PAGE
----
The sun had not yet rose sufficiently high to burn off the morning mist and heavy dew. This made for an interesting start to the day as we passed many spider webs with heavy, perfectly clear dew drops sliding down the silky strands of webbing. Uncomfortably large spiders have been quite a feature on the trek with many nesting in huge webs, in massive numbers across trees along the way. The ones that chose to live in the wooden toilet cubicles were particularly off-putting!
this particular occasion the spiders were squirreled away somewhere but their beautifully constructed webs looked impressive in the misty conditions. One particularly bushy area of Aloe Vera was covered in them. It looked as if a blanket of cotton wool had been wrapped around each prickly-leaved bush. No one web was distinguishable and so it resembled a fluffy webbed city spanning the thick, spiky leaves.
We hiked on from here past great centuries-old trees with long heavy branches sprawling like the tentacles of an octopus as the sun eventually appeared and began to burn away the mist. On this last day the terrain we were walking in flattened as we passed higher mountains and crossed through sweet smelling pine forests. Finally, we caught sight of the finish line which was some hill-top stupas that marked the small village where we would stop.
The trek had been tougher than I expected. The terrain hadn’t been particularly challenging but the long day walks had taken their toll and I was very much looking forward to sleeping on anything that wasn’t a solid floor. We had racked up nearly 50-ish km of walking over the three days. The glorious weather made
for some fine views but had also made us suitably sizzled, sunburnt and lacking in energy.
Eventually we arrive and collapsed by a lazy brown river to have our final lunch – another delicious noodle soup. We chatted to our guide, who has been incredible throughout and enriched our trek immeasurably. Through him we have learnt a great deal about this country – from politics to religion and tradition. On every topic that interested us along the route his vast knowledge was able to satisfy every question, no matter how bizarre, that we threw at him.
We had dozens of interesting conversations along the way – too many to mention here – but they were very insightful in terms of finding out more about Burma’s past, present and future as well as some crazy societal controls implemented by the government. These included the outrageous price of acquiring a mobile phone which stands at about a whopping $1,000! A mass mobile-phone market would mean the threat of a nationally-organised movement capable of communicating quickly and efficiently and so it is kept out of reach.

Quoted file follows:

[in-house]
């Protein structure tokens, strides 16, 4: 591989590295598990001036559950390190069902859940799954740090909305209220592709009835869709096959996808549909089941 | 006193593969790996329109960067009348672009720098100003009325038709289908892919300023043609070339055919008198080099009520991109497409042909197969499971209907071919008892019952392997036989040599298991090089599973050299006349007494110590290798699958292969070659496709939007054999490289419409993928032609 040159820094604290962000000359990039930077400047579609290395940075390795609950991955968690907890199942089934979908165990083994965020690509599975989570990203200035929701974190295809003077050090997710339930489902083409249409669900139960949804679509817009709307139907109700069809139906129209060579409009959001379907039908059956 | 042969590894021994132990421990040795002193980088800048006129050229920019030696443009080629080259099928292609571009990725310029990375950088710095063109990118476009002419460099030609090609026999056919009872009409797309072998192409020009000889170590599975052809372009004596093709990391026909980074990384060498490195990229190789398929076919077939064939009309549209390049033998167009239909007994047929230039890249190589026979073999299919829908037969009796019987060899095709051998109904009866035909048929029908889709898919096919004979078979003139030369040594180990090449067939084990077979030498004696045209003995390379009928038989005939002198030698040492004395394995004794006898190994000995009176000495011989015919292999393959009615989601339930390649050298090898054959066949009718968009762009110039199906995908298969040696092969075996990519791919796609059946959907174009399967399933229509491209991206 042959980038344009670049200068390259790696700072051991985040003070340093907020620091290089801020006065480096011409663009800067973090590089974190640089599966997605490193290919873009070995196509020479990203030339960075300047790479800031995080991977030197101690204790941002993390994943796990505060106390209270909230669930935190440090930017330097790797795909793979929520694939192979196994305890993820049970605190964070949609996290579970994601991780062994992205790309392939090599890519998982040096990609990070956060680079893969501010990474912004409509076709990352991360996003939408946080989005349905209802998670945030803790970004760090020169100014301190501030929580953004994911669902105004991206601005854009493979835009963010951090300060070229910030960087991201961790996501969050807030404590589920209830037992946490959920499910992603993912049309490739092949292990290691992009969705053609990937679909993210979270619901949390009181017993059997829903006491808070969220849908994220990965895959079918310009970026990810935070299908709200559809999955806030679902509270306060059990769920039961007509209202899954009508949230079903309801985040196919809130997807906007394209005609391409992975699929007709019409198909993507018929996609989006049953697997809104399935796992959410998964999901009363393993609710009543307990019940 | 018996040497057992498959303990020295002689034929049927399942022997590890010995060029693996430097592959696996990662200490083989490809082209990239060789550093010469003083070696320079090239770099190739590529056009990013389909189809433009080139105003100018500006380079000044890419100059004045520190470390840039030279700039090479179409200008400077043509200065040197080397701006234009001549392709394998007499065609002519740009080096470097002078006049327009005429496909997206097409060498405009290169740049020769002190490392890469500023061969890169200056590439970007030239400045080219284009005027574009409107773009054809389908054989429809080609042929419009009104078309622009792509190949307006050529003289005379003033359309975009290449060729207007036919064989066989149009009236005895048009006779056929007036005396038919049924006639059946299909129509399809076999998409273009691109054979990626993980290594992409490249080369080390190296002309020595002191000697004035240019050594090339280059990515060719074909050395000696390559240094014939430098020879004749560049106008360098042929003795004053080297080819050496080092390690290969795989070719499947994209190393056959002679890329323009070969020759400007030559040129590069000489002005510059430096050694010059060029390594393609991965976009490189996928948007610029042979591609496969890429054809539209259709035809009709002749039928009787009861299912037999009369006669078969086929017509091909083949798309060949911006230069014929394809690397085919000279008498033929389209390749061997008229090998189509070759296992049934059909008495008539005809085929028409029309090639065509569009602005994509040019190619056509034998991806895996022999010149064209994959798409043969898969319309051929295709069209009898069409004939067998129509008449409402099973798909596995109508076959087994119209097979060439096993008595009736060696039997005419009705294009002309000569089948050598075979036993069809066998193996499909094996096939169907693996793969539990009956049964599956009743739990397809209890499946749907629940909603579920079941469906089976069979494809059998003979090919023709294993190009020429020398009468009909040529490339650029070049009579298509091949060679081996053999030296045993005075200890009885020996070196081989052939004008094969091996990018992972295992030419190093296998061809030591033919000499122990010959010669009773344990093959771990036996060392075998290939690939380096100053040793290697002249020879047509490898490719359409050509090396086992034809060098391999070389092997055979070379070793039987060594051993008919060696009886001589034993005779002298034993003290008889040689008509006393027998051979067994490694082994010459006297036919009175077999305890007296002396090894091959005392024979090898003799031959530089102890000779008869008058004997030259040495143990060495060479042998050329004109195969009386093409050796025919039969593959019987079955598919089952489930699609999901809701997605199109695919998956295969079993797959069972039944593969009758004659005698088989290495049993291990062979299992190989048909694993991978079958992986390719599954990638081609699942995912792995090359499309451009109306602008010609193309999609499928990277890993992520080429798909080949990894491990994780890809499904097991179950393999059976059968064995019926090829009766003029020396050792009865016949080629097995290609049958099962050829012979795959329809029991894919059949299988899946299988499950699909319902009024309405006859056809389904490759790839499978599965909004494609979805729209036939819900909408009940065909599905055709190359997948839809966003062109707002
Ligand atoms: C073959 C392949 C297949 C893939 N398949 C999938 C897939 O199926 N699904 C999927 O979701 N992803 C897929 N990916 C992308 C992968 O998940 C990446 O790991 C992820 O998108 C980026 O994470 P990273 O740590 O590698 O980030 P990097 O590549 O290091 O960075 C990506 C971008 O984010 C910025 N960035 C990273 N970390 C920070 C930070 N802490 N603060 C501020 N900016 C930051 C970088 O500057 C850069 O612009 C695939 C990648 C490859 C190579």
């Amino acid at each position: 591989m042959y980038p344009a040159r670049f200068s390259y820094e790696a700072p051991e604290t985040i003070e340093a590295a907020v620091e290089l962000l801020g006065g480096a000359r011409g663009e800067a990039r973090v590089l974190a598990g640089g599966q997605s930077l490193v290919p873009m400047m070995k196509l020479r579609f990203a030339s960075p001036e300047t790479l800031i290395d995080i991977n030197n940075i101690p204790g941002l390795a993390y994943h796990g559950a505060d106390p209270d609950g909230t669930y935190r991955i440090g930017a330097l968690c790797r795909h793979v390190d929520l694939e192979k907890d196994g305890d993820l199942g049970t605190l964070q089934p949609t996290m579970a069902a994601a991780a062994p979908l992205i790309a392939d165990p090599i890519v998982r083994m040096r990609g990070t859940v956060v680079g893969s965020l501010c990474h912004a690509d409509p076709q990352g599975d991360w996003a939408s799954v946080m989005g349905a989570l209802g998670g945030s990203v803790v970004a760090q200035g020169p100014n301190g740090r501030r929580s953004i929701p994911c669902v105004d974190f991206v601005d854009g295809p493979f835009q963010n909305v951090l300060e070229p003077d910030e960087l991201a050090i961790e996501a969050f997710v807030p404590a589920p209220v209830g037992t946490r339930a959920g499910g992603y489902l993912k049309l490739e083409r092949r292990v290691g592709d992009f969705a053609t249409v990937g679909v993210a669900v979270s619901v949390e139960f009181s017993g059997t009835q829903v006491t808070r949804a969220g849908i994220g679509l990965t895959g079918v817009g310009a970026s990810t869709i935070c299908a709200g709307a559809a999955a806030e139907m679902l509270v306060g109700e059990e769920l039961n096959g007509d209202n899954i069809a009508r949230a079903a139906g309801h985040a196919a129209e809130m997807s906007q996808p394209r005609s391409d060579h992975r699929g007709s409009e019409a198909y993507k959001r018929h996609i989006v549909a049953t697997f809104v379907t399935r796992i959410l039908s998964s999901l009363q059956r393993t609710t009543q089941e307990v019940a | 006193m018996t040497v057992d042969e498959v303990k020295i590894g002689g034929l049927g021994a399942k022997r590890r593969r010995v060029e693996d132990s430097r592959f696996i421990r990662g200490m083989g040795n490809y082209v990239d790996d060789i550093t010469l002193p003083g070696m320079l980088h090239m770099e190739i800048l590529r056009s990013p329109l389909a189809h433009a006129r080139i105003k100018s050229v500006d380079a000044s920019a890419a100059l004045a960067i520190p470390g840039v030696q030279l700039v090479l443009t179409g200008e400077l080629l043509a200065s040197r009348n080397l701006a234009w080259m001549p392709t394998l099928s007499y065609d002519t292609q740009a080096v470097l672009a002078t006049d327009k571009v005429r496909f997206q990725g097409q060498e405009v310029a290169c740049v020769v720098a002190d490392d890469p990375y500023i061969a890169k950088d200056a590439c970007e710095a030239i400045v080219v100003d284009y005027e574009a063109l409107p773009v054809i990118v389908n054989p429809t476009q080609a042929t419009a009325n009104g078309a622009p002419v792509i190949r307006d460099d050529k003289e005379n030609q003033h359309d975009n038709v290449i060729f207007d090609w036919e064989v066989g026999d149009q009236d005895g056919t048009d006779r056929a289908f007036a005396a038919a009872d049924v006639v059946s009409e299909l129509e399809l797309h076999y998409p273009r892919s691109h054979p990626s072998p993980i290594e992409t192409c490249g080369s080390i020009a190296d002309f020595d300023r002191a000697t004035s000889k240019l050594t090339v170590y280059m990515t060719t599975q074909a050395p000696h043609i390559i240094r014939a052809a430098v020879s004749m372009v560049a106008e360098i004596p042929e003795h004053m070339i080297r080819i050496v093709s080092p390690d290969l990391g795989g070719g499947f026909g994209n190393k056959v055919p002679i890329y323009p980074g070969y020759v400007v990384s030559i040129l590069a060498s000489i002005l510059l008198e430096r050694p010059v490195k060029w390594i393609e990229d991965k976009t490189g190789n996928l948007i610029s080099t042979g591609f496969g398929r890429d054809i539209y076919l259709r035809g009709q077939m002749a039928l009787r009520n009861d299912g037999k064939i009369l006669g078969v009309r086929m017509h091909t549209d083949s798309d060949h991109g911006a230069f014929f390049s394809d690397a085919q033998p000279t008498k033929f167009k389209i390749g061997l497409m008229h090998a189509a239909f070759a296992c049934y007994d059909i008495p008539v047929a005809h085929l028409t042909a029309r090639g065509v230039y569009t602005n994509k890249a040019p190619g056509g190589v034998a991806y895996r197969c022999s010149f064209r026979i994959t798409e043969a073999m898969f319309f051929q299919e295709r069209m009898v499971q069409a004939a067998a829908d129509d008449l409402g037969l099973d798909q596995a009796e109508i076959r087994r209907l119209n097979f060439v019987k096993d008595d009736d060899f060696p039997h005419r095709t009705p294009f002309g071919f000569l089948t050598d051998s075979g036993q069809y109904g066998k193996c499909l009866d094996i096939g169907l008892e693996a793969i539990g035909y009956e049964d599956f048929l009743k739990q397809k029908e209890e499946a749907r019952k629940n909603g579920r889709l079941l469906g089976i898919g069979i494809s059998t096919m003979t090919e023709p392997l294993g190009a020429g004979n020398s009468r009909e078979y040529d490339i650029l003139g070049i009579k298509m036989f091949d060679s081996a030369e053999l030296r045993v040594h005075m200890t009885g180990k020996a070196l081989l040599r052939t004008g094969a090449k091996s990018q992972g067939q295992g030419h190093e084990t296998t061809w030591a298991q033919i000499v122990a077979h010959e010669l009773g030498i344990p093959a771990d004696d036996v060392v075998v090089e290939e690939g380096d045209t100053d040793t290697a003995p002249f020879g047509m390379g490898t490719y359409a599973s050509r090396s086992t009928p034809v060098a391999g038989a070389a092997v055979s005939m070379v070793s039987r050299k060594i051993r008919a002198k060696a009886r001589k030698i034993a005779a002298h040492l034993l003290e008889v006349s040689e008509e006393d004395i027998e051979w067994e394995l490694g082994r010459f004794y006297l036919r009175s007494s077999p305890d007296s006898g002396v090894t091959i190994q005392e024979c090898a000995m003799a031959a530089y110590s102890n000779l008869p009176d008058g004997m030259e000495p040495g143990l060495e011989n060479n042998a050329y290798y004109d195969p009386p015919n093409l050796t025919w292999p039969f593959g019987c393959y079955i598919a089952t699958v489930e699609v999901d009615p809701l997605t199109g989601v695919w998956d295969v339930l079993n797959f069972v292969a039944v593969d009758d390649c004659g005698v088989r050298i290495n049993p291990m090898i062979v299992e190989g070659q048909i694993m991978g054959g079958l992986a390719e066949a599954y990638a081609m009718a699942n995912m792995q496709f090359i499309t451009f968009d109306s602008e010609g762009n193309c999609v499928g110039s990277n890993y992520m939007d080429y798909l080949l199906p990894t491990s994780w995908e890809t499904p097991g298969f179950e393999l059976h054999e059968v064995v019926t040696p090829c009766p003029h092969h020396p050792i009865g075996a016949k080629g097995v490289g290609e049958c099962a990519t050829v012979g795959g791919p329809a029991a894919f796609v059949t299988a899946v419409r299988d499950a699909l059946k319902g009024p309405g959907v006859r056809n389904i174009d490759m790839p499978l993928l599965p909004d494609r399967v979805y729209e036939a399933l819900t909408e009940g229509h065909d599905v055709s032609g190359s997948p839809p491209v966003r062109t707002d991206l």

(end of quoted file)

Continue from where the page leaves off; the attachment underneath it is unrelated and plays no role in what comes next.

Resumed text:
The trek has been a marvellous experience and allowed our group to get up
close, interact and talk to local people of all ages. It has given me a unique insight into these incredible people who, despite the constraints put upon them and the difficulties they face, get on with the job in hand and do so with a smile. Their courage, strength and determination are incredibly humbling and the compassion, hospitality and innocent curiosity they all exhibit is truly wonderful.
Apart from the odd TV – life in these places doesn’t seem to have changed much in hundreds of years. People still ply field-side tracks with Ox-powered carts and cut their crops manually with the swift swipe of a scythe. If these people were given the opportunity to trade on the world stage then their fierce determination and work ethic would be a force to be reckoned with. But would this change their way of life for the better? More money would surely flood in but would it buy happiness? Who knows?
For now though I was quite content to let these thoughts wash over me as I sank into a chair, happy for my bum to take the aching pressure off my sore legs. I was utterly caked in red
Dried rice paddies and sesame fields.
dust from the previous track. In front of me bobbed the colourful long-tail boats that ply the waterways of Inle Lake – our immediate next destination.
There are more photos below